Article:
# Prime Numbers - Advanced Concepts

### Prime Numbers

A Prime Number can be
divided evenly **only** by 1 or itself. And it must be a whole number greater than 1.

Example: 2, 3, 5, 7, 11, etc.

### Twin Primes

A pair of prime numbers that differ by 2 (successive odd numbers that are both Prime numbers).

Examples: **(3,5)**, **(5,7)**, **(11,13)**, ...

It is not known whether the set of twin prime numbers ends or not.

### Coprimes or Relatively prime numbers

A pair of numbers not having any common factors other than 1 or -1. (Or alternatively their greatest common factor is 1 or -1)

Example: 15 and 28 are co-prime, because the factors of 15 (1,3,5,15), and the factors of 28 (1,2,4,7,14,28) are not in common (except for 1).

### Mersenne's Primes

Prime numbers of the form **2 ^{n}-1** where n must itself be prime.

3, 7, 31, 127 etc. are Mersenne primes.

Not all such numbers are primes. For example, 2047 (i.e. 2^{11}-1) is not a prime number. It is divisible by 23 and 89.

**Marin Mersenne**(1588-1648 AD).

### Perfect numbers

Any positive integer that is equal to the sum of its distinct proper factors (factors other than the number itself).

Example: 6 (proper factors: 1,2,3) is a Perfect number because 1+2+3=6.

Example: 28 (proper factors: 1,2,4,7,14) is also a Perfect number, because 1+2+4+7+14=28.

Euclid proved that** 2 ^{n-1}(2^{n}-1) **is an even perfect number when

**2**is a Mersenne prime. These are now called Euclid numbers and Euler proved that all even Perfect numbers are of this form for some positive prime number n. Thus, 6, 28, 496 are Perfect and correspond to values of 3, 7, and 31 for 2

^{n}-1^{n}-1 in the formula.

This table shows the results for n=1 to 13 which include the first five Perfect numbers:

n | 2^{n}-1 |
2^{n-1}(2^{n}-1) |
Perfect? | Comment |
---|---|---|---|---|

1 | 1 | 1 | No | n is not prime |

2 | 3 | 6 |
Yes |
n is prime, 2^{n}-1 is prime |

3 | 7 | 28 |
Yes |
n is prime, 2^{n}-1 is prime |

4 | 15 | 120 | No | n is not prime |

5 | 31 | 496 |
Yes |
n is prime, 2^{n}-1 is prime |

6 | 63 | 2016 | No | n is not prime |

7 | 127 | 8128 |
Yes |
n is prime, 2^{n}-1 is prime |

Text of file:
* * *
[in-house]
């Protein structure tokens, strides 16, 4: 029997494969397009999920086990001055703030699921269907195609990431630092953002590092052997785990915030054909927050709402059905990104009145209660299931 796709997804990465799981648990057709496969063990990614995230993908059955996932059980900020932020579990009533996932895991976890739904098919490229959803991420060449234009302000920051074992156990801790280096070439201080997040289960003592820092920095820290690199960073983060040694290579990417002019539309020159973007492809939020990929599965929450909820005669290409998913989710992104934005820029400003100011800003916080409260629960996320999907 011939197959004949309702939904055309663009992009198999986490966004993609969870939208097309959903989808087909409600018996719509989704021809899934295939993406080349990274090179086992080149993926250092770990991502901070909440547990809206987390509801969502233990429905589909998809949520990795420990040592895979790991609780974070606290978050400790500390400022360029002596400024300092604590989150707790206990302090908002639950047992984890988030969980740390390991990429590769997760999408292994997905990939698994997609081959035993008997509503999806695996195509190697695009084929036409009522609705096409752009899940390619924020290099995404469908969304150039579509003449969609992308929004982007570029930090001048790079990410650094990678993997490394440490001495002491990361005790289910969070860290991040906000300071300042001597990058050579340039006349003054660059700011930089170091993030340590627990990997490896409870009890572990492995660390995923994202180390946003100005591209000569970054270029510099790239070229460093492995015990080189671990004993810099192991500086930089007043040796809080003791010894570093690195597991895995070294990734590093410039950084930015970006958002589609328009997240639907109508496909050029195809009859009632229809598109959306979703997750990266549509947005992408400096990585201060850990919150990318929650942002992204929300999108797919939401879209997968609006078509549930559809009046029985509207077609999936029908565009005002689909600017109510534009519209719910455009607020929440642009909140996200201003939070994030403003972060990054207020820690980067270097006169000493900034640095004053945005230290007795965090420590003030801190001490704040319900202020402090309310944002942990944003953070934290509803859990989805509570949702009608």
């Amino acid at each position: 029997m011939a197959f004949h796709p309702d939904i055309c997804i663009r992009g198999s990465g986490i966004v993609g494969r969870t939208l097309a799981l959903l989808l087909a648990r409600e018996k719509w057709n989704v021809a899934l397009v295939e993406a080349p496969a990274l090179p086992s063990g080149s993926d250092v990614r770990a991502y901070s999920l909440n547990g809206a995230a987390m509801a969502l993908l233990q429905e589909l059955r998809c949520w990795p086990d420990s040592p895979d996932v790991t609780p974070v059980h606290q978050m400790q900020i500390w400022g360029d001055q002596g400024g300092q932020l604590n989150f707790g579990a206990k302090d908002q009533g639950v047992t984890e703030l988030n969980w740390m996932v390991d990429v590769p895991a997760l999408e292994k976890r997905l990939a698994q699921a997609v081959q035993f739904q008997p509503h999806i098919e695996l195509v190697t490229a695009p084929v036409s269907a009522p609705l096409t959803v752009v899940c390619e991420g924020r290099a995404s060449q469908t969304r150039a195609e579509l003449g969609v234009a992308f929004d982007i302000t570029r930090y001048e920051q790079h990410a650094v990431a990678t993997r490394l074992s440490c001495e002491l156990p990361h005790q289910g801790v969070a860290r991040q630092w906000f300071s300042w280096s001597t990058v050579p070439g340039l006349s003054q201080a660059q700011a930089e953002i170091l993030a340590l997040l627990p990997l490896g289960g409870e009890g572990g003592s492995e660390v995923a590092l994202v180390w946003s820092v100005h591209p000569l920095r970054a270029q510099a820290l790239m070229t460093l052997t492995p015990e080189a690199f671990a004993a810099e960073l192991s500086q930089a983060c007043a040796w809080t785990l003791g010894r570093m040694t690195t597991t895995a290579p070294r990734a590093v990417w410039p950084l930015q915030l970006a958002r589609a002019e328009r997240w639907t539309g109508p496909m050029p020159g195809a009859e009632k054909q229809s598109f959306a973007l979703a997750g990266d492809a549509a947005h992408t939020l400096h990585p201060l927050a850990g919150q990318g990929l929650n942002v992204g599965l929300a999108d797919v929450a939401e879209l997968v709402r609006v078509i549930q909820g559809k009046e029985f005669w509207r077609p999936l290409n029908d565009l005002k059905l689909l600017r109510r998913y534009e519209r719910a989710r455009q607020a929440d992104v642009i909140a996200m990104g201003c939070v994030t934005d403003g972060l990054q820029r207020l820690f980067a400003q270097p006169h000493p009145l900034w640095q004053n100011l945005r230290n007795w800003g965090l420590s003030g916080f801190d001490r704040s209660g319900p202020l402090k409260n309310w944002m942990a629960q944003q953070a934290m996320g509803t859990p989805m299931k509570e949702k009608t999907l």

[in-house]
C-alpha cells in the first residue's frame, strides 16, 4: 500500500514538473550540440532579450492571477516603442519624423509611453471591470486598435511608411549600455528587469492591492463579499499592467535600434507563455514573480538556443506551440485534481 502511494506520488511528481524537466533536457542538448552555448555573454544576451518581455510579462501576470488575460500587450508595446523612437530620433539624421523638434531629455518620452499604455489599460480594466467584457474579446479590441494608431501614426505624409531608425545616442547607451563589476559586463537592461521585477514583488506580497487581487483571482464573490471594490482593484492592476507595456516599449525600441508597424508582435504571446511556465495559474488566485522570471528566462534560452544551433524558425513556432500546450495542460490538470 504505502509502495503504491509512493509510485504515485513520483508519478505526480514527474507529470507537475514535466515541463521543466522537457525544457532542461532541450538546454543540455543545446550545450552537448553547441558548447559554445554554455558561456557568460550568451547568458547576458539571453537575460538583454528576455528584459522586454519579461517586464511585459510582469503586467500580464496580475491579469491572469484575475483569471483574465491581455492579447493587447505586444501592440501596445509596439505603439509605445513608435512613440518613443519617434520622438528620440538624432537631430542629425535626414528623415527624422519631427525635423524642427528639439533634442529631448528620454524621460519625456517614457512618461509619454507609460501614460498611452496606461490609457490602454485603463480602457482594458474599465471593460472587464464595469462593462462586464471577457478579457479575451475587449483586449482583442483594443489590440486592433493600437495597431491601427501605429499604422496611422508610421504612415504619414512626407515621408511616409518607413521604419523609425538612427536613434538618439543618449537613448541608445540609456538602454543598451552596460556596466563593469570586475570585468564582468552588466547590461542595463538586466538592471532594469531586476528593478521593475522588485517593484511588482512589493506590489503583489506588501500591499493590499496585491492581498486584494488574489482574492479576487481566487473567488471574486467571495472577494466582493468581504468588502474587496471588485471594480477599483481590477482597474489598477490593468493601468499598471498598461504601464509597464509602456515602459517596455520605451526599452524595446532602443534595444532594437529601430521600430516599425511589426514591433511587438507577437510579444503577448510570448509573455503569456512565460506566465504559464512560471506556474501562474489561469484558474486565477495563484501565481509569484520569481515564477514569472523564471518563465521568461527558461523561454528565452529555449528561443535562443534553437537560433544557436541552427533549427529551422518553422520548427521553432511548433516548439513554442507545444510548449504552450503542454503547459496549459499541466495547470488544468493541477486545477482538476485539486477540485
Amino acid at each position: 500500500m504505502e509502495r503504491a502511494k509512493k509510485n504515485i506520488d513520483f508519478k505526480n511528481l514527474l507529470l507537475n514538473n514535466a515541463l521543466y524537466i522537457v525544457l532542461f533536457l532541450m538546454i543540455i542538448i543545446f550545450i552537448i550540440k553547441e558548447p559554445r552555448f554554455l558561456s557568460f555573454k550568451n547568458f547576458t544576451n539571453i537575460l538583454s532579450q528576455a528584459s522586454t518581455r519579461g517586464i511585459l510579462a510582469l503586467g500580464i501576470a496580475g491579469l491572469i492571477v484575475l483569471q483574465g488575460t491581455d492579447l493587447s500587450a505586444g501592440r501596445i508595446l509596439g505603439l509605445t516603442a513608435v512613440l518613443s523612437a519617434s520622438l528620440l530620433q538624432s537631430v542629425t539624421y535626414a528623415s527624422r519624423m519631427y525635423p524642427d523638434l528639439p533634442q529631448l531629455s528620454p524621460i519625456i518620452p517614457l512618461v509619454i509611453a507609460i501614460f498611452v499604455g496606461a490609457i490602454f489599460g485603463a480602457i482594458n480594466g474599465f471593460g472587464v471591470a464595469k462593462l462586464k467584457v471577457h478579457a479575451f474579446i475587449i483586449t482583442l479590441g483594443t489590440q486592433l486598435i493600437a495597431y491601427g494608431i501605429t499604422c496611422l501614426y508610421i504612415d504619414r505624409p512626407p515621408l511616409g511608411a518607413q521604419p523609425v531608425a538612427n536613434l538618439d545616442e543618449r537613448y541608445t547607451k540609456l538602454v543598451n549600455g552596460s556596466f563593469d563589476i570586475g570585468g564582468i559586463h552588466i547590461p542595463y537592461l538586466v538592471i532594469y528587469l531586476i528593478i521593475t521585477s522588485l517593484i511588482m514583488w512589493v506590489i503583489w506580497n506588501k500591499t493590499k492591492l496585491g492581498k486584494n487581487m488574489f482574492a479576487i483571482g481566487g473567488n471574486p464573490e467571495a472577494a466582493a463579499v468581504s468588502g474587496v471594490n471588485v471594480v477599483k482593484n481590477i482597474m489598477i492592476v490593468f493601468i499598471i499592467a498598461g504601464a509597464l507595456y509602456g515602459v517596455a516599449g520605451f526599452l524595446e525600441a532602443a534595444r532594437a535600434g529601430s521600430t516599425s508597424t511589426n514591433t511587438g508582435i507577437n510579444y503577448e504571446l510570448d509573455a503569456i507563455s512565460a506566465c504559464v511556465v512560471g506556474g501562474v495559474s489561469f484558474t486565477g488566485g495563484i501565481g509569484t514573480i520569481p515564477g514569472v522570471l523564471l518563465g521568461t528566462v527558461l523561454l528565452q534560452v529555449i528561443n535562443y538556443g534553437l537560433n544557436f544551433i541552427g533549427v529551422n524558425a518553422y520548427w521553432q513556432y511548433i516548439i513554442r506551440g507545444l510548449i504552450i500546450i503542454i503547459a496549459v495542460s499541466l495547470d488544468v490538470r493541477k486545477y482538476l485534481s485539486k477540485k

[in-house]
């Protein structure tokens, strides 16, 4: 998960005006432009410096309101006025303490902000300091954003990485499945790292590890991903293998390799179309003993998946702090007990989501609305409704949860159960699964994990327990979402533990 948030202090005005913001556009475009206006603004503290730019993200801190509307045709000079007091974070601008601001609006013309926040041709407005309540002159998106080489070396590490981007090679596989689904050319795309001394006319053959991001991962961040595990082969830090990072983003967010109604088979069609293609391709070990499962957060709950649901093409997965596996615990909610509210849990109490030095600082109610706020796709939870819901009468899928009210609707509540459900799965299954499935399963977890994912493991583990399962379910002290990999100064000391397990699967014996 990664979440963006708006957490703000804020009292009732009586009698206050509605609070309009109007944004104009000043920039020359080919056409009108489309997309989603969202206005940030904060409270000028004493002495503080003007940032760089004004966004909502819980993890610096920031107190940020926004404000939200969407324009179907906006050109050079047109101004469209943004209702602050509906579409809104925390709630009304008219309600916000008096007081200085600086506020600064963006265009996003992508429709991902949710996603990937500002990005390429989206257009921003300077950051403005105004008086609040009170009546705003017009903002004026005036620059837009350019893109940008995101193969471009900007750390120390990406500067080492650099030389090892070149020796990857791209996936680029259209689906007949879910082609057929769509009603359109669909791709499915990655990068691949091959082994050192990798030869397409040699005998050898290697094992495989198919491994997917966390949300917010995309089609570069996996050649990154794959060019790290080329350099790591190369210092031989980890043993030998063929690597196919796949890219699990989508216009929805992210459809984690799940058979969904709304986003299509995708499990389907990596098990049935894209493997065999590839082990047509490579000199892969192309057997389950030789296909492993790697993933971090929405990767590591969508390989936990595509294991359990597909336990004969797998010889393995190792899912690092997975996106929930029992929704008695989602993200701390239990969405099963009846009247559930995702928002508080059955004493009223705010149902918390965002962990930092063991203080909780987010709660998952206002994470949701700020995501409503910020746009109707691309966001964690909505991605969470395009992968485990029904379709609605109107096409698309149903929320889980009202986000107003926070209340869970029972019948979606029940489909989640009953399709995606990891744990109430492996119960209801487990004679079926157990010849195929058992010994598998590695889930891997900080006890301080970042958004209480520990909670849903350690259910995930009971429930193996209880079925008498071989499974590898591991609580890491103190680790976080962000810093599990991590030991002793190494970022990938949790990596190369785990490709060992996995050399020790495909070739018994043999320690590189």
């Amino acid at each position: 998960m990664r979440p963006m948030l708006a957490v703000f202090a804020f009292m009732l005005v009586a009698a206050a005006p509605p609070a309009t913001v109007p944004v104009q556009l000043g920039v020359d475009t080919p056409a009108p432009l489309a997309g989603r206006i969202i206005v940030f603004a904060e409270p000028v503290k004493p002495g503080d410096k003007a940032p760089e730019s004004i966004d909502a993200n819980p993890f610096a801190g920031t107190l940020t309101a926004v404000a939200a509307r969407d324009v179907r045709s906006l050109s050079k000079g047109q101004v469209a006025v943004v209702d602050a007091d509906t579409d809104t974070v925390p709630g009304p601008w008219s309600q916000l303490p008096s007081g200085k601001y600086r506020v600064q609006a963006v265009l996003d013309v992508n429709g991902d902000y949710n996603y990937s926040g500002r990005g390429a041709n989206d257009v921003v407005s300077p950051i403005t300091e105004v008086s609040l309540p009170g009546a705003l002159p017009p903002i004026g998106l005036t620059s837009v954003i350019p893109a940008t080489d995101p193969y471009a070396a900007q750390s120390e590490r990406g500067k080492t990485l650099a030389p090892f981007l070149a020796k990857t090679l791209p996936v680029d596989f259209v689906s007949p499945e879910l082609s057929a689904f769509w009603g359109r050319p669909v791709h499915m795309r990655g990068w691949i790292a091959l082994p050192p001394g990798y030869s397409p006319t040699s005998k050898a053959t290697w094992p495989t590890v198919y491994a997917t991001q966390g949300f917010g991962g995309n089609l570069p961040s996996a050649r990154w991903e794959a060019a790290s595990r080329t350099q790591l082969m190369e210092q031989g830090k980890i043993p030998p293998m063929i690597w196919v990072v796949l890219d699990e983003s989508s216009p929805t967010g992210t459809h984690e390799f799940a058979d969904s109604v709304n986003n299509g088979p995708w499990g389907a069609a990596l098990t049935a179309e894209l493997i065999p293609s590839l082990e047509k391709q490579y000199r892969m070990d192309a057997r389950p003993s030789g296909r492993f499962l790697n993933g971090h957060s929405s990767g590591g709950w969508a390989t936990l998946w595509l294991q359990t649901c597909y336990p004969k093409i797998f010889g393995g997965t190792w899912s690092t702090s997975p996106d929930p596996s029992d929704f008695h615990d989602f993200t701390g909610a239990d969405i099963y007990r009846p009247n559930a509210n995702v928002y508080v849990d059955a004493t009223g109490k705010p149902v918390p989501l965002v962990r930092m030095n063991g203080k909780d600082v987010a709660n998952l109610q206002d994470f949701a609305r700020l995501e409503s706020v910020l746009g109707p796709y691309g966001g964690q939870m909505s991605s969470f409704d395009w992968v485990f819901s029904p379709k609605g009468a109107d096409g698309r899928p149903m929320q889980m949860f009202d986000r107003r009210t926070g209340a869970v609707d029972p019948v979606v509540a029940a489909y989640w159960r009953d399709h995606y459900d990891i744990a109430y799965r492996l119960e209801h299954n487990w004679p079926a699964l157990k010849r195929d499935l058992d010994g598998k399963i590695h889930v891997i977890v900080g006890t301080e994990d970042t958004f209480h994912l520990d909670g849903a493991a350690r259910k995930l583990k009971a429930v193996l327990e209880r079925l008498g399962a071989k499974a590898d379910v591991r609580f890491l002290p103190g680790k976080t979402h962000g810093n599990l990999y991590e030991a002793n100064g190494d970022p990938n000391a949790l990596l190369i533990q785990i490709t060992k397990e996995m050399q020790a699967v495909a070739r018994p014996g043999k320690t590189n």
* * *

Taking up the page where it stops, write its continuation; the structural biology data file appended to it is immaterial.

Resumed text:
8 to 10 |
... | ... | No | not prime |

11 | 2047 | 2096128 | No | n is prime, but 2^{n}-1 is not prime |

12 | 4095 | 8386560 | No | n is not prime |

13 | 8191 | 33550336 |
Yes |
n is prime, 2^{n}-1 is prime |

Whether there are infinitely many even Perfect numbers or any odd perfect numbers remain unsolved questions.

### Abundant numbers

Any positive integer that is less than the sum of its distinct proper factors (factors other than the number itself).

Example: 12 is abundant since its distinct proper factors are 1, 2, 3, 4, and 6 whose sum is 16.

### Deficient Numbers

Any positive integer that exceeds the sum of its distinct proper factors.

Any prime number is deficient, because it has only one proper factor: 1.

All numbers of the form 2^{n} are also deficient.

Example: 32 (=2^{5}) is a deficient number because the sum of its distinct proper factors is 31 (1+2+4+8+16).

Furthermore, numbers of the form p^{n} are always deficient where p is a prime number and n is a postive integer.

Example: 3^{5}=243.

The factors of 243 other than itself are 81, 27, 9, 3 and 1.

Sum of these factors is 121, which is less than 243.

Similarly, 5^{6}=15625, the factors of 15625 are 1,5,25,125,625, and 3125.

The sum of these is 3906 which is less than 15625.

### Amicable numbers

A pair of integers, each of which is the sum of the distinct proper factors of the other.

Example: 220 and 284 are amicable numbers because:

- Factors of 220 (other than itself) are 1,2,4,5,10,11,20,22,44,55,110.

Sum of these factors = 284 - Factors of 284 (other than itself) are 1,2,4,71,142.

Sum of these factors = 220.

### Wilson's theorem

If, and only if, **n** is prime then (n-1)!+1 is a multiple of n:

**(n-1)! ≡ -1 (mod n)**

### Euclid's proof that the set of prime numbers is endless

The proof works by showing that if we assume that there is a biggest prime number, then there is a contradiction.

We can number all the primes in ascending order, so that P1 = 2, P2 = 3, P3 = 5 and so on. If we assume that there are just **n** primes, then the biggest prime will be labelled **Pn** . Now we can form the number Q by multiplying together all these primes and adding 1, so

**Q = (P1 × P2 × P3 × P4... × Pn) + 1**

Now we can see that if we divide Q by any of our n primes there is always a remainder of 1, so Q is not divisible by any of the primes.

But we know that all positive integers are either primes or can be decomposed into a product of primes. This means that either Q must be prime or Q must be divisible by primes that are larger than Pn.

Our assumption that Pn is the biggest prime has led us to a contradiction, so this assumption must be false, so there is no biggest prime.

### Goldbach's Conjecture

The conjecture that every even number (greater than or equal to 6) can be written as the sum of two odd prime numbers.

**Christian Goldbach**(1690-1764 AD) who was a Professor of Mathematics at, and the Historian of, the Russian Imperial Academy. He was also the tutor of Peter the Great, and was a member of the Tsar's foreign ministry.

Goldbach also conjectured that all odd numbers are the sum of three odd primes: Vinogradov's theorem shows this true of all except possibly finitely many odd numbers.